Tricky Masculine Nouns in German

These German nouns have irregular endings

German men drinking beer at an outdoor event.

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German is a pretty rule-heavy language but as with any rules, there are always exceptions. In this article, we'll dive into masculine nouns that have irregular endings.

Masculine Nouns Ending in 'e'

Most German nouns ending in -e are feminine. But there are some very common e-ending masculine nouns — sometimes referred to as "weak" nouns. Many of them derived from adjectives. Here are a few common examples:

  • der alte: old man
  • der beamte: civil servant
  • der deutsche: male German
  • der Franzose: Frenchman
  • der fremde: stranger
  • der gatte: male spouse
  • der kollege: colleague
  • der kunde: customer
  • der junge: boy
  • der riese: giant
  • der verwandte: relative

Almost all such masculine nouns ending in -e (der Käse being a rare exception) add an -n ending in the genitive and plural. They also add an -n ending in any case other than the nominative — for example, the accusative, dative, and genitive cases (den/dem kollegen, des kollegen). But there are a few more variations on this "ending" theme.

Some Masculine Nouns Add 'ens' in the Genitive

Another small group of German masculine nouns ending in -e requires an unusual ending in the genitive case. While most German masculine nouns add -s or -es in the genitive, these nouns add -ens instead. This group includes​:

  • der name/des namens: of the name
  • der glaube/des glaubens: of the belief
  • der buchstabe/des buchstabens: of the letter, referring to the alphabet
  • der friede/des friedens: of the peace
  • der funke/des funkens: of the spark
  • der same/des samens: of the seed
  • der wille/des willens: of the will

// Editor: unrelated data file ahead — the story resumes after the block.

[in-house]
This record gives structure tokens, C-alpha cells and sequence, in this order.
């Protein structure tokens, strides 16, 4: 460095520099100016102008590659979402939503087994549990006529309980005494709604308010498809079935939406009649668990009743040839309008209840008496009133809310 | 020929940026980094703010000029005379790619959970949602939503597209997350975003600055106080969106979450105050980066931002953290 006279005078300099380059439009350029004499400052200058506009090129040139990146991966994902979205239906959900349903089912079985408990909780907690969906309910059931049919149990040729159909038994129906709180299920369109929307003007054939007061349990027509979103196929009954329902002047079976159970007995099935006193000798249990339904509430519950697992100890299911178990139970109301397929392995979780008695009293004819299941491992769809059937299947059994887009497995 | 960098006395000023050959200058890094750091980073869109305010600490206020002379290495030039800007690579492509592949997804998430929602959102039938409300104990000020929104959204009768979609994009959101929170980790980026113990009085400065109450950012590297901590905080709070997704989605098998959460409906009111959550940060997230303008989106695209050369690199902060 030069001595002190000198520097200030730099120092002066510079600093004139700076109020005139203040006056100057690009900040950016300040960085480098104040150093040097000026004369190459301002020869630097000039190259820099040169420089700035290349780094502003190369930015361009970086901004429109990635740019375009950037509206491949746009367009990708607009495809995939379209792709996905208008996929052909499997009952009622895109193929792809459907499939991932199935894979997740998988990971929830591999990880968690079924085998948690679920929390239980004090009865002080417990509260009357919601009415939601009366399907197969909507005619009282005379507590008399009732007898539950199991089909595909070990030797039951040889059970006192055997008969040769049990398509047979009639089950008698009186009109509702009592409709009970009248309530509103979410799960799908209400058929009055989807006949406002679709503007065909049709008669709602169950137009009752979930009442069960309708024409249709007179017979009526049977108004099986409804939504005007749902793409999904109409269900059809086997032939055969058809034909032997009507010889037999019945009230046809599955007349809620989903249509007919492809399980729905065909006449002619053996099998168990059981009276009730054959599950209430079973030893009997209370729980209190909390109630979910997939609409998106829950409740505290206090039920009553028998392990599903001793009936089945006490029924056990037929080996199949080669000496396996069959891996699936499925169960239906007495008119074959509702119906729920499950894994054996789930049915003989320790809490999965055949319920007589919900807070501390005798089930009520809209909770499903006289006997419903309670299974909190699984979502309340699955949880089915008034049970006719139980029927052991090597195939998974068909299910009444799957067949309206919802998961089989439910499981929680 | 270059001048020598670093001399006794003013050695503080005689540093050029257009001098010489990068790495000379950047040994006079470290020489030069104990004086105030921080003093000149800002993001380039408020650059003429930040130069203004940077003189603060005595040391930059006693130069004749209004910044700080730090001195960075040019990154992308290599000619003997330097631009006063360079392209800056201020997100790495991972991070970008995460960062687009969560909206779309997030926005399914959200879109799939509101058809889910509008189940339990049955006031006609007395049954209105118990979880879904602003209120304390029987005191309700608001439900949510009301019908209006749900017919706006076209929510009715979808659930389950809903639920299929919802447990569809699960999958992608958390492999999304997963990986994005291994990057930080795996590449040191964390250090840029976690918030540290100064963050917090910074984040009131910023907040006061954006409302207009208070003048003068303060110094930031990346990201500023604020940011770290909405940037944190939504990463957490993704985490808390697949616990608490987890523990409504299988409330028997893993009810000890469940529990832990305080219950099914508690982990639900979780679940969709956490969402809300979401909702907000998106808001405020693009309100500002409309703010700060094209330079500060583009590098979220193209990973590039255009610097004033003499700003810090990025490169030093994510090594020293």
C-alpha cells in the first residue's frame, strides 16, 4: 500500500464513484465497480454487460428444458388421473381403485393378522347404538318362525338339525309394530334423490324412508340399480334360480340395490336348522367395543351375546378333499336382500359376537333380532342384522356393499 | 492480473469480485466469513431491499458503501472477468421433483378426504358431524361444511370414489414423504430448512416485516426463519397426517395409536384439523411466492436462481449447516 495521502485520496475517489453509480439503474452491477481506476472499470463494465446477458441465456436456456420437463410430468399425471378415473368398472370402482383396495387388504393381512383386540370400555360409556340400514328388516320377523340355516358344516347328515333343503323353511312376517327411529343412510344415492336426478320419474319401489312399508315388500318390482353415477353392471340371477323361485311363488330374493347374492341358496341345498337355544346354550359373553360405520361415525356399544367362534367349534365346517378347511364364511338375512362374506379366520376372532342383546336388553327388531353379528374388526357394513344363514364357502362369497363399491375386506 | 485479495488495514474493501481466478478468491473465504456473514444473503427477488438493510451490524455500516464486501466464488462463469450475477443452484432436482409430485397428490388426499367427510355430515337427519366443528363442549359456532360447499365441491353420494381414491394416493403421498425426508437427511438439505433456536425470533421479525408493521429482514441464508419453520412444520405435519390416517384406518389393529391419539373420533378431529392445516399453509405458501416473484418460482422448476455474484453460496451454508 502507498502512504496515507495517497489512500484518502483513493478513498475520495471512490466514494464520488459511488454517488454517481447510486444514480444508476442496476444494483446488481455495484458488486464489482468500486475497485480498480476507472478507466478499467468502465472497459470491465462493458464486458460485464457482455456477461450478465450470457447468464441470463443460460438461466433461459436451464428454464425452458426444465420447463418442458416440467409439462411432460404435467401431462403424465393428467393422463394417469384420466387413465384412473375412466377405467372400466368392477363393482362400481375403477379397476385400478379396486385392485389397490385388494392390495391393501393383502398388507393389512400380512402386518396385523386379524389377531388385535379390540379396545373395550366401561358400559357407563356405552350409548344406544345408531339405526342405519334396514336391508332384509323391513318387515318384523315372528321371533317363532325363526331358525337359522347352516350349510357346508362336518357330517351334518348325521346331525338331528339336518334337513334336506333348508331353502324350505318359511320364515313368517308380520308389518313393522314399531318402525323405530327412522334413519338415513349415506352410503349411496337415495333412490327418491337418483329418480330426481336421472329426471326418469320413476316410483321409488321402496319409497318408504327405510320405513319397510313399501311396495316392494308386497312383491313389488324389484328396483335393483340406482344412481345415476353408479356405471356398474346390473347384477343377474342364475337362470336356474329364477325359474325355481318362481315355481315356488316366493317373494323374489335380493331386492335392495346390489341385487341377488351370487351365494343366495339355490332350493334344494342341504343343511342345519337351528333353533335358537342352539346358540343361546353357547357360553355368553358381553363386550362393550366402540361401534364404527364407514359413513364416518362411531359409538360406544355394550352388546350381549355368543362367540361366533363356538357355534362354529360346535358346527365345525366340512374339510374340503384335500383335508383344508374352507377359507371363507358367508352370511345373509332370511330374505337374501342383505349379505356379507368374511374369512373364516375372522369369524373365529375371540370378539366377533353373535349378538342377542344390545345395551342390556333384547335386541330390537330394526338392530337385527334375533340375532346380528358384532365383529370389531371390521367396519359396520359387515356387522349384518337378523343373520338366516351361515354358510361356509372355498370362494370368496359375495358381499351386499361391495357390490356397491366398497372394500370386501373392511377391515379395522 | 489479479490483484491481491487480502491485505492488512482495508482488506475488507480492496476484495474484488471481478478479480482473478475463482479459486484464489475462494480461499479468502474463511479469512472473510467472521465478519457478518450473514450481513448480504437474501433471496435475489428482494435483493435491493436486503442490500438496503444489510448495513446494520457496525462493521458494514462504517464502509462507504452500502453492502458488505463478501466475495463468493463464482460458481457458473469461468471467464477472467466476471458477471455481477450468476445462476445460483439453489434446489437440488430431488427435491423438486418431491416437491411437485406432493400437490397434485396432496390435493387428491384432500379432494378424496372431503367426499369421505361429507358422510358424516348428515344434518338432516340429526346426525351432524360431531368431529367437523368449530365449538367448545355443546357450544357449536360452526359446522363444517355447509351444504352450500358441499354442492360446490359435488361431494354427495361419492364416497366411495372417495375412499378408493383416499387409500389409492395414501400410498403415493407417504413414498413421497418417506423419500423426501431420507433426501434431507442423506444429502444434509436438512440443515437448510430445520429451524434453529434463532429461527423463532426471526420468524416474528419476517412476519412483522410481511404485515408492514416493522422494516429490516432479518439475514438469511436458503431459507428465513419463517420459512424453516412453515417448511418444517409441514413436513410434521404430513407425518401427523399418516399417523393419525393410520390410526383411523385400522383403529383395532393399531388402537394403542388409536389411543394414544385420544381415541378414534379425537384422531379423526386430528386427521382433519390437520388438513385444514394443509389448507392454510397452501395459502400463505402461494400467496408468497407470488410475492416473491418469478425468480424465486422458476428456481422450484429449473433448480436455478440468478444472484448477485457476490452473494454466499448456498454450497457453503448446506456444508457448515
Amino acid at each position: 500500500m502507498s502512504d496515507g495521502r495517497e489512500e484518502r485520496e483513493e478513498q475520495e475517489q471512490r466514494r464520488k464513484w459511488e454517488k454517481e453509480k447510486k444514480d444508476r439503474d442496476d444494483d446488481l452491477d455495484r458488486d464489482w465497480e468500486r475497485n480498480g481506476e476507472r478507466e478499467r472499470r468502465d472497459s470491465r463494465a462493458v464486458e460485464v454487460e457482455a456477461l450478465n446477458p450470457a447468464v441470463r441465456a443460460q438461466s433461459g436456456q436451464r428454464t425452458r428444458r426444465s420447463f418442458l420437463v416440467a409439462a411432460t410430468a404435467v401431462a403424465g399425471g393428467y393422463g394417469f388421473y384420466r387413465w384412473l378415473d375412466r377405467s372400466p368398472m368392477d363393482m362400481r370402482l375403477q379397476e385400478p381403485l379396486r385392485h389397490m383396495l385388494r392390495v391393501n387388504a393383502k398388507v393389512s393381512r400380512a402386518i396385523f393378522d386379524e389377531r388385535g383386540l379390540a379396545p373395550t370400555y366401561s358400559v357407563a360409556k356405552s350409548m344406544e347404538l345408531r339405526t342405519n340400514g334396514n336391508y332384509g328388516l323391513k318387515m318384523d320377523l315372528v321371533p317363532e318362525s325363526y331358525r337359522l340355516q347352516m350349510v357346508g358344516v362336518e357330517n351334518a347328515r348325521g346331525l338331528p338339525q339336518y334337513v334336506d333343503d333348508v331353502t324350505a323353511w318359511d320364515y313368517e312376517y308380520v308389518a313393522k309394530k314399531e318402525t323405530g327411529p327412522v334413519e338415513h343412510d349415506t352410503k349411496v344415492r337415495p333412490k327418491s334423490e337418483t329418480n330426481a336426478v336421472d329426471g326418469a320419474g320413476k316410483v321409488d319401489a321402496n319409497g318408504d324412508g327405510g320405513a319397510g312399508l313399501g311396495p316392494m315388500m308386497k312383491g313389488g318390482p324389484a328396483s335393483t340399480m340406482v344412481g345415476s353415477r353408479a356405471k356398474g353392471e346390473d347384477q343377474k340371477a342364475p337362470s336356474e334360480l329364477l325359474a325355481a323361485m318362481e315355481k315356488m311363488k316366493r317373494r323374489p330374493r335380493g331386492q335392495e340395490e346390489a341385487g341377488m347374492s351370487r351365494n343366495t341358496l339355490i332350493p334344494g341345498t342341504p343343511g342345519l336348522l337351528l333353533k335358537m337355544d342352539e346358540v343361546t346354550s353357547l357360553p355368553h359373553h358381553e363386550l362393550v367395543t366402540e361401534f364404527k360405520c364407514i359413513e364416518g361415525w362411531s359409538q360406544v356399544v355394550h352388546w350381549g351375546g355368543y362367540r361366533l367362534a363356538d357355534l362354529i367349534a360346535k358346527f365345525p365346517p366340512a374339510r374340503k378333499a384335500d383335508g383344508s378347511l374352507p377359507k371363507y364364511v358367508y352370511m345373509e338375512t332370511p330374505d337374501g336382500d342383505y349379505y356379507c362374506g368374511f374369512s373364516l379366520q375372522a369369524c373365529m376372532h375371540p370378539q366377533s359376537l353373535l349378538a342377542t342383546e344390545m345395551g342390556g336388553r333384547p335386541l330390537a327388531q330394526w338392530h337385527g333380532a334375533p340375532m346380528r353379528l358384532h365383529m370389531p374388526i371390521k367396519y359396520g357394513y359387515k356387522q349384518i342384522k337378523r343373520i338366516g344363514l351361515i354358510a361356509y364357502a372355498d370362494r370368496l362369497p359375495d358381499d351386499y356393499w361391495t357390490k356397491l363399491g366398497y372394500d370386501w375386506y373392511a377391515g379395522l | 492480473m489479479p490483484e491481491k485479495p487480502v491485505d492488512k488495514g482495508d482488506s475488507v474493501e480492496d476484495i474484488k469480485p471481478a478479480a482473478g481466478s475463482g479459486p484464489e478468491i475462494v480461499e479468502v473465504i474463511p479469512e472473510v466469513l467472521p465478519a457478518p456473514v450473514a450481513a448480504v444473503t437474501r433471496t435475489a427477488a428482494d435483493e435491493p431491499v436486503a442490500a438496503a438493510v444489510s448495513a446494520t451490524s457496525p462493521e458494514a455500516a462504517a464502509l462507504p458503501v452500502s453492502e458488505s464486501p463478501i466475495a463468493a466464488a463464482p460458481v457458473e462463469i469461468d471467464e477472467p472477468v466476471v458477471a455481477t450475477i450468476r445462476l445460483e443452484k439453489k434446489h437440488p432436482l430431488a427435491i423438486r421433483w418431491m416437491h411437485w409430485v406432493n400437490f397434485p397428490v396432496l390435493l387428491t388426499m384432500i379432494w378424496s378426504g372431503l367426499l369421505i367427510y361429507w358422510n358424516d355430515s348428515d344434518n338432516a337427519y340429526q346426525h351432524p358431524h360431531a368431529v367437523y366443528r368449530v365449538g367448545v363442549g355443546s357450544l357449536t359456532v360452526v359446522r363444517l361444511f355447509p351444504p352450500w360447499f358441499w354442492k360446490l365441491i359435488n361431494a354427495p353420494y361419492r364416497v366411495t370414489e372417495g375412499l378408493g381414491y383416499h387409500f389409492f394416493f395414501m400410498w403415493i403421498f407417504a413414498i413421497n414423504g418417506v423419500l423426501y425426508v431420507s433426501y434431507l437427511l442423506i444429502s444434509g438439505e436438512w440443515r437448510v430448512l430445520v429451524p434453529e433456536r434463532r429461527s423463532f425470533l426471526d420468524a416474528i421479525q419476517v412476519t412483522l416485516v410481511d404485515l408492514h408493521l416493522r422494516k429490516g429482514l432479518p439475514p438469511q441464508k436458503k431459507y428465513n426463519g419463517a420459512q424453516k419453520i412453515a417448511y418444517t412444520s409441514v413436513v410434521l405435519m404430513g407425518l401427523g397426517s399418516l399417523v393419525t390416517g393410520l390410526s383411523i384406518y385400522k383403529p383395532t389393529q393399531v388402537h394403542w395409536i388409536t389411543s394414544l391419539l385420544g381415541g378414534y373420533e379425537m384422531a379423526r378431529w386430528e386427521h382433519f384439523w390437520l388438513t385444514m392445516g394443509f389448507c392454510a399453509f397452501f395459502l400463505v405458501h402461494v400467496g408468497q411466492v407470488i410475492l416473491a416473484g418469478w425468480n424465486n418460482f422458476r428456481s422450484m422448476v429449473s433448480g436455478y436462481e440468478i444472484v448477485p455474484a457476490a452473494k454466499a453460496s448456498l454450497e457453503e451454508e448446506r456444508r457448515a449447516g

Masculine Nouns Referring to Animals, People, Titles, or Professions

This group of common masculine nouns includes some that end in -e (der löwe, lion), but there are also other typical endings: -ant (der kommandant), -ent (der präsident), -r (der bär), -t (der architekt). As you can see, these German nouns often resemble the same word in English, French, or other languages. For nouns in this group, you need to add an -en ending in any case other than the nominative:

"Er sprach mit dem Präsidenten." (dative)

Nouns That Add -n, -en 

Some nouns add an 'n,' 'en,' or another ending in any case other than the nominative. 

(AKK.) "Kennst du den Franzosen?"

Do you know the Frenchman?

(DAT.) "Was hat sie dem Jungen gegeben?"

What did she give the boy?

(GEN.) "Das ist der Name des Herrn."

That's the gentleman's name.

Other Irregular German Masculine Nouns

Endings shown are for (1) the genitive/accusative/dative and (2) the plural.

  • der alte: old man (-n, -n)
  • der architekt: architect (-en, -en)
  • der automat: vending machine (-en, -en)
  • der bär bear: (-en, -en) Often des bärs in informal genitive usage.
  • der bauer: farmer, peasant; yokel (-n, -n)
  • der beamte: civil servant (-n, -n)
  • der bote: messenger (-n, -n)
  • der bursche: boy, lad; fellow, guy (-n, -n)
  • der Deutsche: male German (-n, -n)
  • der einheimische: native, local (-n, -n)
  • der erwachsene: adult (-n, -n)
  • der Franzose: Frenchman (-n, -n)
  • der fremde: stranger (-n, -n)
  • der fürst: prince (-en, -en)
  • der gatte: male spouse (-n, -n)
  • der gefangene: prisoner (-n, -n)
  • der gelehrte: scholar (-n, -n)
  • der graf: count (-en, -en)
  • der heilige: saint (-n, -n)
  • der held: hero (-en, -en)
  • der herr: gentleman, lord (-n, -en)
  • der hirt: herdsman (-en, -en)
  • der kamerad: comrade (-en, -en)
  • der kollege: colleague (-n, -n)
  • der kommandant: commander (-en, -en)
  • der kunde: customer (-n, -n)
  • der löwe: lion; Leo (astrol.) (-n, -n)
  • der mensch: person, human being (-en, -en)
  • der nachbar: neighbor (-n, -n) Often the -n ending is only used in the genitive singular.
  • der junge: boy (-n, -n)
  • der käse: cheese (-s, -) The plural is usually käsesorten.
  • der planet: planet (-en, -en)
  • der präsident: president (-en, -en)
  • der prinz: prince (-en, -en)
  • der riese: giant (-n, -n)
  • der soldat: soldier (-en, -en)
  • der tor: fool, idiot (-en, -en)
  • der verwandte: relative (-n, -n)

A final comment about these special masculine nouns. In common, everyday German (casual versus more formal register), the genitive -en or -n endings are sometimes replaced by an -es or -s. In some cases, the accusative or dative endings are also dropped.